blah-blah

4.1.6.  Configure caller authentication (for access control protected methods) and message protection by Servlet Container via web.xml.

blah-blah

4.1.7.  Compile and package.

A JAX-RS application is packaged as a Servlet in a .war file. The Application subclass, resource classes, and providers are packaged in WEB-INF/classes, required libraries are packaged in WEB-INF/lib. Included libraries may also contain resource classes and providers as desired.

4.1.8.  Deploy the web service in a Java EE servlet container.

The resources and providers that make up a JAX-RS application are configured via an application-supplied subclass of Application. An implementation may provide alternate mechanisms for locating resource classes and providers (e.g. runtime class scanning) but use of javax.ws.rs.core.Application is the only portable means of configuration:


public abstract class Application {
    public abstract Set<Class<?>> getClasses();
    public Set<Object>getSingletons();
}

						

The getClasses() method returns a list of classes you want to deploy into the JAX-RS environment. They can be @Path annotated classes, in which case, you are specifying that you want to use the default per-request component model. The getSingletons() method returns actual instances that you create yourself within the implementation of your Application class. You use this method when you want to have control over instance creation of your resource classes and providers.

JAX-RS provides the deployment agnostic abstract class Application for declaring root resource and provider classes, and root resource and provider singleton instances. A web service may extend this class to declare root resource and provider classes. For example:


public class MyApplicaton extends Application {
    public Set<Class<?>> getClasses() {
        Set<Class<?>> s = new HashSet<Class<?>>();
        s.add(by.boot.java.HelloWorldResource.class);
        return s;
    }
}

						

Alternatively it is possible to reuse one of Jersey's implementations that scans for root resource and provider classes given a classpath or a set of package names. Such classes are automatically added to the set of classes that are returned by getClasses. For example, the following scans for root resource and provider classes in packages "by.boot.java", "by.boot.rest" and in any sub-packages of those two:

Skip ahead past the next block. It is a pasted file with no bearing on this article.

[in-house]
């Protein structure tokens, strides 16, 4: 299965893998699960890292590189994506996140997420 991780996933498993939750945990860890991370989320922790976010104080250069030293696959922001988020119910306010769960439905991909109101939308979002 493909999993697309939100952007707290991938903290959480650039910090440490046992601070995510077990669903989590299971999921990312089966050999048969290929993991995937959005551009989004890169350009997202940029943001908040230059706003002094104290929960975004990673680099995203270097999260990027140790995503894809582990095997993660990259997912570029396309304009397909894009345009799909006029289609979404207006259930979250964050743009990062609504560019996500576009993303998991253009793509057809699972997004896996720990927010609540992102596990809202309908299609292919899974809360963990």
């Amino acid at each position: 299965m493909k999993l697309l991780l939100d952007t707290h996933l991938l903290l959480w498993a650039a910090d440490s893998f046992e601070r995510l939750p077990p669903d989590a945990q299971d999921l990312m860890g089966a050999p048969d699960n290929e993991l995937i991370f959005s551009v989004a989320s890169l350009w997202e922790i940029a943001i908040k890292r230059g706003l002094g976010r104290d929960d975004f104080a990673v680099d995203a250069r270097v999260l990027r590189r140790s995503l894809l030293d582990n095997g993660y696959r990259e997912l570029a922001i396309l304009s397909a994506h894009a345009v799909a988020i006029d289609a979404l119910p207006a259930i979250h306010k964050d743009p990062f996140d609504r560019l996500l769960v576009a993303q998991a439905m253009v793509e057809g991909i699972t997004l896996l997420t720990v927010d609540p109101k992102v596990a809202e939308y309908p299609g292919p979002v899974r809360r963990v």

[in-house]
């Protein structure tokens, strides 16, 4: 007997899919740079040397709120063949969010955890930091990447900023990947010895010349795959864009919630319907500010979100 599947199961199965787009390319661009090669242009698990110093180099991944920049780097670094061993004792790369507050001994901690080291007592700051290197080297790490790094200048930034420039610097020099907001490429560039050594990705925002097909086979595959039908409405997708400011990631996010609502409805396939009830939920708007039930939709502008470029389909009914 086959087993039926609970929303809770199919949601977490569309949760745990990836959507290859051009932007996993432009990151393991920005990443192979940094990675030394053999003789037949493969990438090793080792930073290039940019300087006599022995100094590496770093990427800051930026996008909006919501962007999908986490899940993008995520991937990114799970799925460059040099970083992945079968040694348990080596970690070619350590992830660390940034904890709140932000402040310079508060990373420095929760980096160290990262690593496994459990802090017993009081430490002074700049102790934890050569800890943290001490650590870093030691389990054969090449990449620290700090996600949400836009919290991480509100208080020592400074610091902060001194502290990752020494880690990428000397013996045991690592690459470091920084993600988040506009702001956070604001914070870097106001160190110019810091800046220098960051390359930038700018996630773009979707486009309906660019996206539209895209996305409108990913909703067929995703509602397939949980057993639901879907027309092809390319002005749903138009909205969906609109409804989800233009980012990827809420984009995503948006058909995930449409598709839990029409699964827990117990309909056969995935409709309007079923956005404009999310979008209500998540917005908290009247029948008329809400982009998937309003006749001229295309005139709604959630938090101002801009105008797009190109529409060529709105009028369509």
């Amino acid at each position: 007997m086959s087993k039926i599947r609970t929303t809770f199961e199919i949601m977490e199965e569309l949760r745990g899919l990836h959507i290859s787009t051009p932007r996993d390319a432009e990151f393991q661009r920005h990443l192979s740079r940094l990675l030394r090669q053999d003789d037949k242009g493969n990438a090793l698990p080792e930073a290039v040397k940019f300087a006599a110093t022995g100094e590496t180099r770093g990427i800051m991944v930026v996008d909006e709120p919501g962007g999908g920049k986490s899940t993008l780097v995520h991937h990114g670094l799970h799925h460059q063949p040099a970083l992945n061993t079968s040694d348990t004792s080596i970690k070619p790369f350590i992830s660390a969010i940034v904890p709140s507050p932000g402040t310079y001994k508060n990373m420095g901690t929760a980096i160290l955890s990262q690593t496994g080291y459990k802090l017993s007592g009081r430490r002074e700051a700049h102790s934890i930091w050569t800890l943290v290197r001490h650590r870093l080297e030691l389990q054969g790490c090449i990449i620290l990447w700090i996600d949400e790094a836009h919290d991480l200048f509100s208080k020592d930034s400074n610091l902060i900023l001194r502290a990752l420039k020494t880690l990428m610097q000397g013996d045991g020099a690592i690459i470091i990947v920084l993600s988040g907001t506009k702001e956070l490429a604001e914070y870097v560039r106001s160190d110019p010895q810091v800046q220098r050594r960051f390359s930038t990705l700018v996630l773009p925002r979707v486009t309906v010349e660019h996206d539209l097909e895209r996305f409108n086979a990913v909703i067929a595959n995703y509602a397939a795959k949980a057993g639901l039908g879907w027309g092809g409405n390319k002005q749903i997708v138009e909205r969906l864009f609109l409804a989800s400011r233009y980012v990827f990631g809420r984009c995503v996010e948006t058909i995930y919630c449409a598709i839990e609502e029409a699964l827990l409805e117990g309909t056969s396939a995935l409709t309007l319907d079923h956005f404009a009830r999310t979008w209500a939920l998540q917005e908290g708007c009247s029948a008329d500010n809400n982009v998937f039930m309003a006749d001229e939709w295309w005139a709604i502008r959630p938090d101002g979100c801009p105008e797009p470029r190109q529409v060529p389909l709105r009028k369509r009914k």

public class MyApplication extends PackagesResourceConfig {
    public MyApplication() {
        super("by.boot.java;by.boot.rest");
    }
}
						

For servlet deployments JAX-RS specifies that a class that implements Application may be declared instead of a servlet class in <servlet-class> element of a web.xml. This is supported for a web container implementing Servlet 3.0 as follows:


<web-app>
    <servlet>
        <servlet-name>Jersey Web Application</servlet-name>
        <servlet-class>MyApplication</servlet-class>
    </servlet>

    <servlet-mapping>
        <servlet-name>Jersey Web Application</servlet-name>
        <url-pattern>/resources/*</url-pattern>
    </servlet-mapping>

    ....

</web-app>

						

If using Servlet 2.x then instead it is necessary to declare the Jersey specific servlet (or any other JAX-RS implementation-supplied Servlet class) and the application-supplied subclass of Application is identified using an init-param with a param-name of javax.ws.rs.Application as follows:


<web-app>

    <servlet>
        <servlet-name>Jersey Web Application</servlet-name>
        <servlet-class>com.sun.jersey.spi.container.servlet.ServletContainer</servlet-class>
        <init-param>
            <param-name>javax.ws.rs.Application</param-name>
            <param-value>MyApplication</param-value>
        </init-param>
    </servlet>

    <servlet-mapping>
        <servlet-name>Jersey Web Application</servlet-name>
        <url-pattern>/resources/*</url-pattern>
    </servlet-mapping>

    ....

</web-app>

						

Alternatively a simpler approach is to let Jersey choose the PackagesResourceConfig implementation automatically by declaring the packages as follows:


<web-app>

    <servlet>
        <servlet-name>Jersey Web Application</servlet-name>
        <servlet-class>com.sun.jersey.spi.container.servlet.ServletContainer</servlet-class>
        <init-param>
            <param-name>com.sun.jersey.config.property.packages</param-name>
            <param-value>by.boot.java;by.boot.rest</param-value>
        </init-param>
    </servlet>

    <servlet-mapping>
        <servlet-name>Jersey Web Application</servlet-name>
        <url-pattern>/resources/*</url-pattern>
    </servlet-mapping>

    ....

</web-app>